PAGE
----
Communist League (German: Bund der Kommunisten) was an
international political party established on June 1, 1847 in London,
England. The organisation was formed through the merger of the League
of the Just, headed by
Karl Schapper and the Communist Correspondence
Committee of Brussels, Belgium, in which
Karl Marx and Friedrich
Engels were the dominant personalities. The
Communist League is
regarded as the first Marxist political party and it was on behalf of
this group that Marx and Engels wrote the
Communist Manifesto late in
Communist League was formally disbanded in 1852, following
the Cologne Communist Trial.
1 Organisational history
1.2 Creation of the Communist League
3 Other 1848–1849
4 See also
6 External links
During the decade of the 1840s the word "communist" came into general
use to describe those who hailed the left wing of the
Jacobin Club of
French Revolution as their ideological forefathers. This
political tendency saw itself as egalitarian inheritors of the 1795
Conspiracy of Equals
Conspiracy of Equals headed by Gracchus Babeuf. The sans-culottes
Paris which had decades earlier been the base of support for Babeuf
— artisans, journeymen, and the urban unemployed — was seen as a
potential foundation for a new social system based upon the modern
machine production of the day.
The French thinker
Étienne Cabet inspired the imagination with a
novel about a utopian society based upon communal machine production,
Voyage en Icarie (1839). The revolutionary Louis Auguste Blanqui
argued in favor of an elite organising the overwhelming majority of
the population against the "rich," seizing the government in a coup
d'état, and instituting a new egalitarian economic order.
One group of Germans in Paris, headed by Karl Schapper, organised
themselves in the form of a secret society known as the League of the
Just (Bund der Gerechten) and participated in a May 1839 rebellion in
Paris in an effort to establish a "Social Republic." Following its
failure the organisation relocated its centre to London, while also
maintaining local organisations in
Zürich and Paris.
Revolution was in the air across many of the monarchies of Europe.
Creation of the Communist League
The year 1846 found
Karl Marx and his close friend and co-thinker
Friedrich Engels in Brussels, establishing a small political circle of
radical German émigrés called the Communist Corresponding Committee
and writing for the German-language Deutsche Brüsseler Zeitung
Brussels German Newspaper"). Also important in this early circle
was Wilhelm Wolff, a talented and radical writer hailing from the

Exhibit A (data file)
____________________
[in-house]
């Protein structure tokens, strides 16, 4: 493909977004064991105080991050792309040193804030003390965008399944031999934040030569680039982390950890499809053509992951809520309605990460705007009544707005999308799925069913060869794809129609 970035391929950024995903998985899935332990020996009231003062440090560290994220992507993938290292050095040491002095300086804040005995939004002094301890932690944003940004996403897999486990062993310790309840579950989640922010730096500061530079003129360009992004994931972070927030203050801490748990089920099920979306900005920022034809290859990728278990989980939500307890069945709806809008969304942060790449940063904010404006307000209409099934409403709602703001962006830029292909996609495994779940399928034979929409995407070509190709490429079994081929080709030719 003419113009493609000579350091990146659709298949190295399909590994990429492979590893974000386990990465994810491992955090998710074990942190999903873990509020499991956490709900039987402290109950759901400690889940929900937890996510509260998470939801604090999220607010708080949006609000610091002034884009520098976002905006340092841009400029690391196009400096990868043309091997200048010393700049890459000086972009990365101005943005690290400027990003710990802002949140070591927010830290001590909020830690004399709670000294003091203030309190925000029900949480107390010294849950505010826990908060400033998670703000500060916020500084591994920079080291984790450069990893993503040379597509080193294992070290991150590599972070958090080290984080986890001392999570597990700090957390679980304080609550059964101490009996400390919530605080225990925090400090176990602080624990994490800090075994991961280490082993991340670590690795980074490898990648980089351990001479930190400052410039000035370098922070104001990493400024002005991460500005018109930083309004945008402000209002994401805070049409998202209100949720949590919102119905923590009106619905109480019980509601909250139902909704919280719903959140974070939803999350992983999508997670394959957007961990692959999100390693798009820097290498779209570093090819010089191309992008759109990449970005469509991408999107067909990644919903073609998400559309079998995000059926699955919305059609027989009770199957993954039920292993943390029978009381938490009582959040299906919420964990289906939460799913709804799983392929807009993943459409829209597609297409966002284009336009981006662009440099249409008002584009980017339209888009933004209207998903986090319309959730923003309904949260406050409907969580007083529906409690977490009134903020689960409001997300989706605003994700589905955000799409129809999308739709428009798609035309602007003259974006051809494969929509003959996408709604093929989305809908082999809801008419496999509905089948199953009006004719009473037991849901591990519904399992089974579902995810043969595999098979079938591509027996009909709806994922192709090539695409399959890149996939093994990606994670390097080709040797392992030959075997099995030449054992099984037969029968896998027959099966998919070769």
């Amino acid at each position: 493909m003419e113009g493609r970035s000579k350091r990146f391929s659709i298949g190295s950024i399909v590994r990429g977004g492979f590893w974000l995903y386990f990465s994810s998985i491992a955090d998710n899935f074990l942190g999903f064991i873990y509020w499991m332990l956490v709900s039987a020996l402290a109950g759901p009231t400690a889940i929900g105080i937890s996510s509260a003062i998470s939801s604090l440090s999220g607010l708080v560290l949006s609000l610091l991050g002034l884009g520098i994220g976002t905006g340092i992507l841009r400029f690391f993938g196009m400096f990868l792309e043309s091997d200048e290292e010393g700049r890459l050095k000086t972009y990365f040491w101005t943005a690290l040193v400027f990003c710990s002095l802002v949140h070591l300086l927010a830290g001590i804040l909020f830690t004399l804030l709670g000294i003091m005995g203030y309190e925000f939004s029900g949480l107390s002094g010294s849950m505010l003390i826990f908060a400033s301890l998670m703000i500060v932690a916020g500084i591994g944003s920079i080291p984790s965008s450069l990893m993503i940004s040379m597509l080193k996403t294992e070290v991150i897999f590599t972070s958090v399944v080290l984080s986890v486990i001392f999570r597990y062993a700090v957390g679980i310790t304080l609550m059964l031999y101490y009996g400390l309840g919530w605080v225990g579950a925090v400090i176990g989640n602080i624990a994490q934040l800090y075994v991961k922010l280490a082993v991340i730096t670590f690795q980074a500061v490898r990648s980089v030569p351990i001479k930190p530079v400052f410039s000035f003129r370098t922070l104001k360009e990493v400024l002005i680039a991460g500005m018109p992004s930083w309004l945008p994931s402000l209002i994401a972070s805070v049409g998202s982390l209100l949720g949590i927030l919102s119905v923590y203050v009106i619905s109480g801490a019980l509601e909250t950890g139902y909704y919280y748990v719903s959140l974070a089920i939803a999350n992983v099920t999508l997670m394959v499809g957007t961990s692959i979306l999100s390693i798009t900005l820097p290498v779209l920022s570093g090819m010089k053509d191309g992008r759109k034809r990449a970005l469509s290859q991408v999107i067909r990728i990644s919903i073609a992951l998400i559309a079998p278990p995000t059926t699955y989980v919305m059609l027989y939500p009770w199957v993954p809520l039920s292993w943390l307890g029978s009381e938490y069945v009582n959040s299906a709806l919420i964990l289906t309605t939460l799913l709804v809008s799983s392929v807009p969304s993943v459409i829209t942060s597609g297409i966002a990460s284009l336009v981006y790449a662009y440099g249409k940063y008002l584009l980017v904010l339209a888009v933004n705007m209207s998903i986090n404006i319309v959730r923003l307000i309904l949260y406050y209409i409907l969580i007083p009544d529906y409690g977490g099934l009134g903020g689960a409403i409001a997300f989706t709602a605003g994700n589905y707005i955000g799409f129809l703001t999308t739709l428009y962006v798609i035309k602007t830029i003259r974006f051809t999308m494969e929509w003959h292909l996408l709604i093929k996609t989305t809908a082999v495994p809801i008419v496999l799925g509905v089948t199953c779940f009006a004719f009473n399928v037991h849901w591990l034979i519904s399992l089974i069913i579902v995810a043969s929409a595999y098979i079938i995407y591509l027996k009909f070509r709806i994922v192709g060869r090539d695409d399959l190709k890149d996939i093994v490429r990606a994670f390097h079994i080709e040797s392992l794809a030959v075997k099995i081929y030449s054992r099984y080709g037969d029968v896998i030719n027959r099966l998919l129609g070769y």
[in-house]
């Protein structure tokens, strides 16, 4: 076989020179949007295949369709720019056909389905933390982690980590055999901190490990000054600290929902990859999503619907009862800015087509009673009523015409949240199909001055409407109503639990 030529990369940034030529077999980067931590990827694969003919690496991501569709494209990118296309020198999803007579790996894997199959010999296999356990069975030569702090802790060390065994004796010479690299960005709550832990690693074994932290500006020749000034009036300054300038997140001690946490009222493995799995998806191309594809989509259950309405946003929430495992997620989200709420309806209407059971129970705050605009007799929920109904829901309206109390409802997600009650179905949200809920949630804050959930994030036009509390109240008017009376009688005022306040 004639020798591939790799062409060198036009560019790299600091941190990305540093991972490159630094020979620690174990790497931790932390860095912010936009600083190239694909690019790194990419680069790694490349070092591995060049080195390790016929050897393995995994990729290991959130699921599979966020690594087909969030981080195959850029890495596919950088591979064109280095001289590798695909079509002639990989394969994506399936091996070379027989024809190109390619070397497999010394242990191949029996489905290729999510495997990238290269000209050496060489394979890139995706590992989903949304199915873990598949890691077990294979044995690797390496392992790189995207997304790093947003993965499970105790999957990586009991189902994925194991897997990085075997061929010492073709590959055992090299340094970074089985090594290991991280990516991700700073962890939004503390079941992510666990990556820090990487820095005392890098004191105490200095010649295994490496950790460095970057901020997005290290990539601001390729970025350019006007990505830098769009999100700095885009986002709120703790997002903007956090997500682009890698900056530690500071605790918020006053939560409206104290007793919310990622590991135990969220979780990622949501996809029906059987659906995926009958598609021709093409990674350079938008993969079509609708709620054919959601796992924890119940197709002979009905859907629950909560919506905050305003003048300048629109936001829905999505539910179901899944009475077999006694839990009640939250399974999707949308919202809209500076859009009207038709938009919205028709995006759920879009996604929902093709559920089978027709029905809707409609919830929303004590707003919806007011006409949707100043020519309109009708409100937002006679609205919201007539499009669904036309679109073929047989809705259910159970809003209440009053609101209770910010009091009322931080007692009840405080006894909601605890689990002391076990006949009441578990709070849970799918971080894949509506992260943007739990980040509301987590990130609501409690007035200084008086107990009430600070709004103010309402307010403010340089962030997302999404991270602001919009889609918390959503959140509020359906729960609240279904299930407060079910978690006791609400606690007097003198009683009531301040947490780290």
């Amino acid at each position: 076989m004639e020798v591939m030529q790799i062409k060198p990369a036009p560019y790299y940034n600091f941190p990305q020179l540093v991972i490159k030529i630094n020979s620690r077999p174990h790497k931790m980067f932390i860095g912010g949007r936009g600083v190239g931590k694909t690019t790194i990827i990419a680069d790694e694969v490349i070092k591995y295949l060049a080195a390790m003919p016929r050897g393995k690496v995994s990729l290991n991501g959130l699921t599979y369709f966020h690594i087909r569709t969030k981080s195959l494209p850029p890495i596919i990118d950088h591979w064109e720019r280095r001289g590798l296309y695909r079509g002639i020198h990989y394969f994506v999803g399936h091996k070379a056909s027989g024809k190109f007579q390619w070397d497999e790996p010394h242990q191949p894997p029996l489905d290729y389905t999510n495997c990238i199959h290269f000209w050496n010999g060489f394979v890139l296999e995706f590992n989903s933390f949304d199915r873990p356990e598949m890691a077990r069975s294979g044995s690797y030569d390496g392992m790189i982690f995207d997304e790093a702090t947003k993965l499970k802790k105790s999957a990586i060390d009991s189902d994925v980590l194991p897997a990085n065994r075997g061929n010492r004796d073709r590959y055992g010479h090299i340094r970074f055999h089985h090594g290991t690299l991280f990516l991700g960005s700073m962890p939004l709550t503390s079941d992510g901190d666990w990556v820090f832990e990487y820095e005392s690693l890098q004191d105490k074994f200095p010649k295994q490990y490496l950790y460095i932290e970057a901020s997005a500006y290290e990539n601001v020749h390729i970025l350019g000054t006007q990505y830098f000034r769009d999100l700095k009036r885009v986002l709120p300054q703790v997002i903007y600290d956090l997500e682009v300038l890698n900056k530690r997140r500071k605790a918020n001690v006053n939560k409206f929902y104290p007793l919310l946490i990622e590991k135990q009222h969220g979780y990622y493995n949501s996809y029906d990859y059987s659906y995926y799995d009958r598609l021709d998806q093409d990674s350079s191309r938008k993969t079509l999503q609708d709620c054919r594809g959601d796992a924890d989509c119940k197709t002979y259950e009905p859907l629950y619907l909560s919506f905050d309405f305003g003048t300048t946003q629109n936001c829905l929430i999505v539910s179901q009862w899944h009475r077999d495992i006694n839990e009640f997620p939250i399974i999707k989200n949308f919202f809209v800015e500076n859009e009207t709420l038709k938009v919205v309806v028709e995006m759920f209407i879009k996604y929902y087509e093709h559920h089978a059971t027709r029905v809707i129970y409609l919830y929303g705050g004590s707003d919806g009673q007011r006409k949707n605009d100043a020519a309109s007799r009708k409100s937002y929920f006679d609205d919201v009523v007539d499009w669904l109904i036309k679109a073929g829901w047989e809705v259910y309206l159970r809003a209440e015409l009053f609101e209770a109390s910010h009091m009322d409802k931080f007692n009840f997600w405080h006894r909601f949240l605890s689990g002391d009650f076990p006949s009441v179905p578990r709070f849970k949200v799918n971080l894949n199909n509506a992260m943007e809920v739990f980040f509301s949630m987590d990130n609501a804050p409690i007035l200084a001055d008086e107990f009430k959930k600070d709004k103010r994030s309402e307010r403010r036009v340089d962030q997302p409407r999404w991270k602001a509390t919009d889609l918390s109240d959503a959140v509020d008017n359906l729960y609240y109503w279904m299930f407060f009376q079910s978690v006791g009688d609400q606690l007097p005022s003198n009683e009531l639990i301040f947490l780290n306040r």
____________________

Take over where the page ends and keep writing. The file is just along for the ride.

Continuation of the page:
Silesian peasantry who had been forced to emigrate due to his
agitation against the Prussian autocracy.
Brussels Communist Corresponding Committee had at the same time
small counterparts located in
London and Paris, composed of a handful
of radical German expatriates living there. Relations between these
small groups were not close, with petty jealousies and ideological
disagreements preventing the participants from functioning as an
effective political unit.
Be that as it may, in the latter part of January 1847 the disparate
parts of the fledgling German Communist movement began to congeal in a
single organisational entity when the
London center of the League of
the Just first broached the idea of organisational unity with the
Communist Corresponding Committee. A letter of 20 January 1847 by
Schapper requested that Marx join the League in anticipation of a
London congress at which a new set of principles would be
adopted based upon the ideas previously expressed by Marx and
Engels. Both Marx and Engels were persuaded by the appeal and they
both joined the
League of the Just shortly thereafter, followed by
other members of the Communist Corresponding Committee.
In June 1847 the
London congress took place and the League of the Just
adopted a new charter formally changing the group's name to the
Communist League. The
Communist League was structured around the
formation of primary party units known as "communes," consisting of at
least 3 and not more than 10 members. These were in turn to be
combined into larger units known as "circles" and "leading circles,"
governed by a central authority selected at regular congresses. The
League's programme called for the overthrow of the bourgeoisie and
establishment of the rule of the proletariat and the construction of a
new society free both of private property and social classes.
The initial conference was attended by Engels, who convinced the